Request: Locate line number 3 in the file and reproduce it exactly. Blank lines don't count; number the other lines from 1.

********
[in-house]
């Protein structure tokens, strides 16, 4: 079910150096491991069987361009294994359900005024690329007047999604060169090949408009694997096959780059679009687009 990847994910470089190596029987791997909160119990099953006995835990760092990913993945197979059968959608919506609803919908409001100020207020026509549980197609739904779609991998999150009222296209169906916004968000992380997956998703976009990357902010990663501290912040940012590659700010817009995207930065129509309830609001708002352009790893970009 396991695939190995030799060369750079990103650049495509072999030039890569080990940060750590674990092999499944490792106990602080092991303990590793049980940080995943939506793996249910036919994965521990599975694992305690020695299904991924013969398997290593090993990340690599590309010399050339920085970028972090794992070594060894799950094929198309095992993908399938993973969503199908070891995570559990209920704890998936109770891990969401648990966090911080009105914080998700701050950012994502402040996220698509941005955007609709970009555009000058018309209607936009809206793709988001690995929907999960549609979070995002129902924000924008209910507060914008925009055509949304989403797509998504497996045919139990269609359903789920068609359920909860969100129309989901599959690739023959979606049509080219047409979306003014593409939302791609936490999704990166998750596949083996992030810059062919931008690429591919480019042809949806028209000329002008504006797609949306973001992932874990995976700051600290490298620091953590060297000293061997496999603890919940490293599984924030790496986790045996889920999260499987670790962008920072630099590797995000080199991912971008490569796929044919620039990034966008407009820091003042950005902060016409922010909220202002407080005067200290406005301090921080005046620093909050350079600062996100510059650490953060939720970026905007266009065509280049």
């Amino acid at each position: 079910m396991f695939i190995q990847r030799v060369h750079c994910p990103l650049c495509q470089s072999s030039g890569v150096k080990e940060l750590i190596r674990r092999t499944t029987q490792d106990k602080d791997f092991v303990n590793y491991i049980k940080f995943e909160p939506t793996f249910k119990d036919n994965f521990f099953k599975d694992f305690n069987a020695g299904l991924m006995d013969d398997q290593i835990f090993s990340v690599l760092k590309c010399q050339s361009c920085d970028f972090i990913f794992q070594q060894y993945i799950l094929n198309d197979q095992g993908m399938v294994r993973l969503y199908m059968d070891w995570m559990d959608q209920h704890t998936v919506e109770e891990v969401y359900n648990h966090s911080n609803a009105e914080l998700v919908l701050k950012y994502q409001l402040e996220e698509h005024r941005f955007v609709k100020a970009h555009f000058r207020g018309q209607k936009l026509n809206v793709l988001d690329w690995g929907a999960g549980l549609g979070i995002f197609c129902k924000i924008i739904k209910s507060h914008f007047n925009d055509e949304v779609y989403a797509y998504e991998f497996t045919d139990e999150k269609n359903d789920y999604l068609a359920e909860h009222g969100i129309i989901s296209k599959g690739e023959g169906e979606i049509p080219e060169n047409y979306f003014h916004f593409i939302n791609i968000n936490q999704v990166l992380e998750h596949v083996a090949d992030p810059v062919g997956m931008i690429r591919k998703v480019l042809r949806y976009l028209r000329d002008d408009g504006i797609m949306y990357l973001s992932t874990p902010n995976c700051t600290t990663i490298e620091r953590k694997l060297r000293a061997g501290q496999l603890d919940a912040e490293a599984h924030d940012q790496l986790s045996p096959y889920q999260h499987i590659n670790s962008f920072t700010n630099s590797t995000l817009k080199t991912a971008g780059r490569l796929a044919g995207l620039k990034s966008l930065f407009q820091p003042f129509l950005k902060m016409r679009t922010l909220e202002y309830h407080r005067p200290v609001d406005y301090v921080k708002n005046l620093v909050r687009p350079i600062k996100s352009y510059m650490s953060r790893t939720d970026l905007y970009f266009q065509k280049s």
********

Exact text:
């Amino acid at each position: 079910m396991f695939i190995q990847r030799v060369h750079c994910p990103l650049c495509q470089s072999s030039g890569v150096k080990e940060l750590i190596r674990r092999t499944t029987q490792d106990k602080d791997f092991v303990n590793y491991i049980k940080f995943e909160p939506t793996f249910k119990d036919n994965f521990f099953k599975d694992f305690n069987a020695g299904l991924m006995d013969d398997q290593i835990f090993s990340v690599l760092k590309c010399q050339s361009c920085d970028f972090i990913f794992q070594q060894y993945i799950l094929n198309d197979q095992g993908m399938v294994r993973l969503y199908m059968d070891w995570m559990d959608q209920h704890t998936v919506e109770e891990v969401y359900n648990h966090s911080n609803a009105e914080l998700v919908l701050k950012y994502q409001l402040e996220e698509h005024r941005f955007v609709k100020a970009h555009f000058r207020g018309q209607k936009l026509n809206v793709l988001d690329w690995g929907a999960g549980l549609g979070i995002f197609c129902k924000i924008i739904k209910s507060h914008f007047n925009d055509e949304v779609y989403a797509y998504e991998f497996t045919d139990e999150k269609n359903d789920y999604l068609a359920e909860h009222g969100i129309i989901s296209k599959g690739e023959g169906e979606i049509p080219e060169n047409y979306f003014h916004f593409i939302n791609i968000n936490q999704v990166l992380e998750h596949v083996a090949d992030p810059v062919g997956m931008i690429r591919k998703v480019l042809r949806y976009l028209r000329d002008d408009g504006i797609m949306y990357l973001s992932t874990p902010n995976c700051t600290t990663i490298e620091r953590k694997l060297r000293a061997g501290q496999l603890d919940a912040e490293a599984h924030d940012q790496l986790s045996p096959y889920q999260h499987i590659n670790s962008f920072t700010n630099s590797t995000l817009k080199t991912a971008g780059r490569l796929a044919g995207l620039k990034s966008l930065f407009q820091p003042f129509l950005k902060m016409r679009t922010l909220e202002y309830h407080r005067p200290v609001d406005y301090v921080k708002n005046l620093v909050r687009p350079i600062k996100s352009y510059m650490s953060r790893t939720d970026l905007y970009f266009q065509k280049s």